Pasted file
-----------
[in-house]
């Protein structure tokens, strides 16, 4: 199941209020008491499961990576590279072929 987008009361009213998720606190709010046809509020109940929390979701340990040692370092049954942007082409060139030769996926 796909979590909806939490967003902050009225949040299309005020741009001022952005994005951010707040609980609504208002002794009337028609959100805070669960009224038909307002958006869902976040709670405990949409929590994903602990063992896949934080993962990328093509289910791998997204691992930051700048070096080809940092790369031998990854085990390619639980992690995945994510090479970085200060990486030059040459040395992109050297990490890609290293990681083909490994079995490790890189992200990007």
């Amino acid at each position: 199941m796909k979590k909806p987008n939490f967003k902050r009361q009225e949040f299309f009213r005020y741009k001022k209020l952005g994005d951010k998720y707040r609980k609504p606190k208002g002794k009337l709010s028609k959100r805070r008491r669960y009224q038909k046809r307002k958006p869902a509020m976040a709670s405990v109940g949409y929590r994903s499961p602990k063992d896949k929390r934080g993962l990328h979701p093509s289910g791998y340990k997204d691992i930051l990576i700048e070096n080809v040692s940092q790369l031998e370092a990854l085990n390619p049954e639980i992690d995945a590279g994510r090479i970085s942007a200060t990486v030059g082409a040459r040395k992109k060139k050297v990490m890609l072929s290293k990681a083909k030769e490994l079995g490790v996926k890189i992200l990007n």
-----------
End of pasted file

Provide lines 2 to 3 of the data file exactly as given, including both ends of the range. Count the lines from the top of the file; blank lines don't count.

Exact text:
């Protein structure tokens, strides 16, 4: 199941209020008491499961990576590279072929 987008009361009213998720606190709010046809509020109940929390979701340990040692370092049954942007082409060139030769996926 796909979590909806939490967003902050009225949040299309005020741009001022952005994005951010707040609980609504208002002794009337028609959100805070669960009224038909307002958006869902976040709670405990949409929590994903602990063992896949934080993962990328093509289910791998997204691992930051700048070096080809940092790369031998990854085990390619639980992690995945994510090479970085200060990486030059040459040395992109050297990490890609290293990681083909490994079995490790890189992200990007």
């Amino acid at each position: 199941m796909k979590k909806p987008n939490f967003k902050r009361q009225e949040f299309f009213r005020y741009k001022k209020l952005g994005d951010k998720y707040r609980k609504p606190k208002g002794k009337l709010s028609k959100r805070r008491r669960y009224q038909k046809r307002k958006p869902a509020m976040a709670s405990v109940g949409y929590r994903s499961p602990k063992d896949k929390r934080g993962l990328h979701p093509s289910g791998y340990k997204d691992i930051l990576i700048e070096n080809v040692s940092q790369l031998e370092a990854l085990n390619p049954e639980i992690d995945a590279g994510r090479i970085s942007a200060t990486v030059g082409a040459r040395k992109k060139k050297v990490m890609l072929s290293k990681a083909k030769e490994l079995g490790v996926k890189i992200l990007n």